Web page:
It can’t be right to compound their suffering
Refugees: Why Seeking Asylum is Legal and Australia’s Policies are Not By Jane McAdam and Fiona Chong UNSW Press, 240pp, $19.99 THIS book should be read by all Australians concerned about the inhumanity demonstrated by successive federal governments when dealing with refugees seeking our protection. I hope schools will introduce young Australians to such issues. For Refugees: Why Seeking Asylum is Legal and Australia’s Policies are Not reveals not merely the abandonment of our cherished “fair go” but shows how we have breached international law.
As the Refugee Council of Australia has said, permitting asylum-seekers to enter a country without travel documents is similar to allowing ambulance drivers to exceed the speed limit in an emergency. International law recognises that people have a right to seek asylum. This book explains, using case studies, why some people fleeing persecution have no choice but to risk their lives at sea rather than face certain death at home.
A typical case is of a Rohingya family that fled persecution in Myanmar and received refugee status from the UN eight months after arriving in Indonesia yet stills await resettlement. We can scarcely imagine their emotional suffering. Yet John Howard increased such suffering by denying family reunion to boat arrivals. Consequently, entire families risked their lives at sea.
November 29-30, 2014
As Paul Barratt, former secretary of the Defence Department, observed, “people-smugglers are simply supplying an unfulfilled demand for resettlement because governments choose not to do so”. As the case studies demonstrate, it is the last choice of desperate people.
From the time the Keating government introduced mandatory detention to the Abbott government’s stand, Australia has adopted many policies in breach of international law.
Jane McAdam is a professor of law and director of the Andrew & Renata Kaldor Centre for International Refugee Law at the University of NSW. Fiona Chong, a recent law graduate, is her research assistant. In this book they explain the rights of asylum-seekers who arrive in a foreign country and how, from the Keating era on- wards, our obligations to provide these rights have been increasingly ignored.
For example, temporary protection visas do not fulfil our obligations under the Refugee Convention. Mandatory detention breaches international human rights law. The contrast with the bipartisan policies of the Fraser and Hawke governments could not be greater.
The authors outline the need to restore a functional refugee status determination process, with merits and judicial review. Australia used to be recognised as having one of the best such systems, but successive governments have sought to restrict access to the courts.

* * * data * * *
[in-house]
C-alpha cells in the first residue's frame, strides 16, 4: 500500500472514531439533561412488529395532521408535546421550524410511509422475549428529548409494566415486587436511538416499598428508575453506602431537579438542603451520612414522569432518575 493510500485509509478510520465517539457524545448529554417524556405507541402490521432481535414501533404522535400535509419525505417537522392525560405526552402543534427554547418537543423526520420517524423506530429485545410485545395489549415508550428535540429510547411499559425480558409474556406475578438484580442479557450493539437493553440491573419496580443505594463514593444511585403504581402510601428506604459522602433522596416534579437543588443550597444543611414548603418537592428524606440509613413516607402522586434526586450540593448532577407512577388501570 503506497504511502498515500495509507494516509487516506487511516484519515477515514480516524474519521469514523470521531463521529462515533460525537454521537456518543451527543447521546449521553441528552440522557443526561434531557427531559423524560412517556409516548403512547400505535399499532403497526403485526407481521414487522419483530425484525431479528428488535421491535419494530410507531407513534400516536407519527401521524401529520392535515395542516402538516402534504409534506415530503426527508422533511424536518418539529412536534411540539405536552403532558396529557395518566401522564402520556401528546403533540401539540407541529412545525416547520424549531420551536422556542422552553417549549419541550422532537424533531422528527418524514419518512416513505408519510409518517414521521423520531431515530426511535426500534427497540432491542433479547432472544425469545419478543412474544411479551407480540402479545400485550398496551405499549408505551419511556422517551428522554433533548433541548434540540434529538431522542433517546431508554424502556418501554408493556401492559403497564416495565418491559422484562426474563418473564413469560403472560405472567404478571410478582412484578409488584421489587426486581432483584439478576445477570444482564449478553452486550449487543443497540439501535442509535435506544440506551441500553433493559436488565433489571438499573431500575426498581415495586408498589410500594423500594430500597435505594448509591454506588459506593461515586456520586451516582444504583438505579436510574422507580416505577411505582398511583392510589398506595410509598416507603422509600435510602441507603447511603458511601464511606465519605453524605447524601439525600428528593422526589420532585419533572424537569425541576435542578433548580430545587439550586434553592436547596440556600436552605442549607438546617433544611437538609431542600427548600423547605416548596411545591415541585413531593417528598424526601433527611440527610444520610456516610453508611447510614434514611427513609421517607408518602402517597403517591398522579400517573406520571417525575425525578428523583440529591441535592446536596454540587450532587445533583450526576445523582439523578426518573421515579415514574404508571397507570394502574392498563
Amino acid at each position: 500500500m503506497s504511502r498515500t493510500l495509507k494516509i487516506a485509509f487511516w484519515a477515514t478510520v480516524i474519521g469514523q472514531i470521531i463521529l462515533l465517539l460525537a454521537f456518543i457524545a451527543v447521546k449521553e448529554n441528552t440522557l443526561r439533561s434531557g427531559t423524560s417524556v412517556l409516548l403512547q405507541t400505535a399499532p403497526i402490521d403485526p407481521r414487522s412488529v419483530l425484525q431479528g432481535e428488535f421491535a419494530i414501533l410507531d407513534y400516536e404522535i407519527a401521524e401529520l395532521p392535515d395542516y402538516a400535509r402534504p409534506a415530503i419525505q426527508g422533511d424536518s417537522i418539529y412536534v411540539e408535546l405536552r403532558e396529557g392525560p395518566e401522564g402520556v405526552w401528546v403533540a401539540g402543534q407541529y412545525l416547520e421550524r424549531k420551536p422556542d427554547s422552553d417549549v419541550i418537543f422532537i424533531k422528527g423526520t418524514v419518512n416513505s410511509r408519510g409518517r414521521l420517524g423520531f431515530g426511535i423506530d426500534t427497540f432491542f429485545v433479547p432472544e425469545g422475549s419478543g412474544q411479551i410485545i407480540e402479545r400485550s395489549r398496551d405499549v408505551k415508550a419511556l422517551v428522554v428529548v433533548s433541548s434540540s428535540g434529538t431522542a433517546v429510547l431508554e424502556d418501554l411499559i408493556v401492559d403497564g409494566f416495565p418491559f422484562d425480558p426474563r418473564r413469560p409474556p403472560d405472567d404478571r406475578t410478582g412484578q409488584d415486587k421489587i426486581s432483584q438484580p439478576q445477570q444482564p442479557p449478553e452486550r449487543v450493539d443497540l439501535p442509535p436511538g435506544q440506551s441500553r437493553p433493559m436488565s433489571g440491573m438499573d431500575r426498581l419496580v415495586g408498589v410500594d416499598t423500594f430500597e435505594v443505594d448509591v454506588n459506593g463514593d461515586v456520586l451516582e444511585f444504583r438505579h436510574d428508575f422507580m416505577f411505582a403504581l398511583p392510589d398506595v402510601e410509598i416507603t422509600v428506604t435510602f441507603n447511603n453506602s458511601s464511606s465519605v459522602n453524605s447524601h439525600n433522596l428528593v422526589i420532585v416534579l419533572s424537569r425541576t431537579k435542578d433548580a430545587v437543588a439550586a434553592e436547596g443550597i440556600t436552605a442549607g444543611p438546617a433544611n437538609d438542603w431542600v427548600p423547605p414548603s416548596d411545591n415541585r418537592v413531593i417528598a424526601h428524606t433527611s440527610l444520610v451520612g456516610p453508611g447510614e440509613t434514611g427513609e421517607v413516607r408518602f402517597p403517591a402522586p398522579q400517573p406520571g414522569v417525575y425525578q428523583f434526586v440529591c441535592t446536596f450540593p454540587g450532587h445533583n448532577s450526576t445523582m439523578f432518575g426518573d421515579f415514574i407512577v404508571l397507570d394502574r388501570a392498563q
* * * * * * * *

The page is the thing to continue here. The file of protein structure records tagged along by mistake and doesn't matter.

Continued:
Statistics quoted in this book also help place the issue in another important context. In 2012 Australia received 17,202 asylum-seekers by boat, its highest annual number. Yet this represented only 1.47 per cent of the world’s asylumseekers. The Abbott government may have stopped the boats, but at what cost to a fraction of the world’s asylum-seekers? And at huge cost to taxpayers. Research by Andrew Kaldor puts the cost of Australia’s onshore and offshore detention system — $3.3 billion — as equivalent to the UN High Commissioner for Refugees’ entire budget for projects covering 51.2 million people of concern worldwide. So much for morality and budget prudence.
Meanwhile, we have an annual intake of 190,000 migrants. Surely we must also debate whether asylum-seekers should be processed in regional nations and, when declared to be refugees, be invited to Australia as part of the immigration intake. That was the policy of the Fraser and Hawke governments and refugees made outstanding migrants. This book exposes myths about asylum-seekers, such as that those arriving by boat pose a security risk. The statistics show this is not so. Yet they have been placed in barbaric conditions on Nauru and Manus Island and will soon be sent to Cambodia and not allowed to settle in Australia. What kind of nation have we become?
The authors explore alternatives to the present situation. The chapter on the need for a regional framework is essential reading. One of our diplomatic priorities should be to persuade those of our neighbours who have not signed the Refugee Convention to do so and help our region meet the humanitarian goals of the UN. We should use our moment on the UN Security Council to achieve this.
Many Australians feel ashamed at the policies of our governments over the past 20 years. This is reflected in votes. Liberals who crossed the floor against Howard increased their votes when he lost government and his own seat. Yet successive governments have continued to pander to paranoia by demonising people who have no choice but to flee persecution.
In another important recent book, Walking Free, Munjed Al Muderis writes of his reasons for fleeing Iraq, his hazardous journey to Australia, his detention and ultimate acceptance as a refugee. As a doctor, his community contribution has been inspiring. So are the stories of countless other refugees who have been welcome to Australia. We must influence our politicians from the grassroots. McAdam and Chong’s book should help to achieve that.
Refugee supporters in Brisbane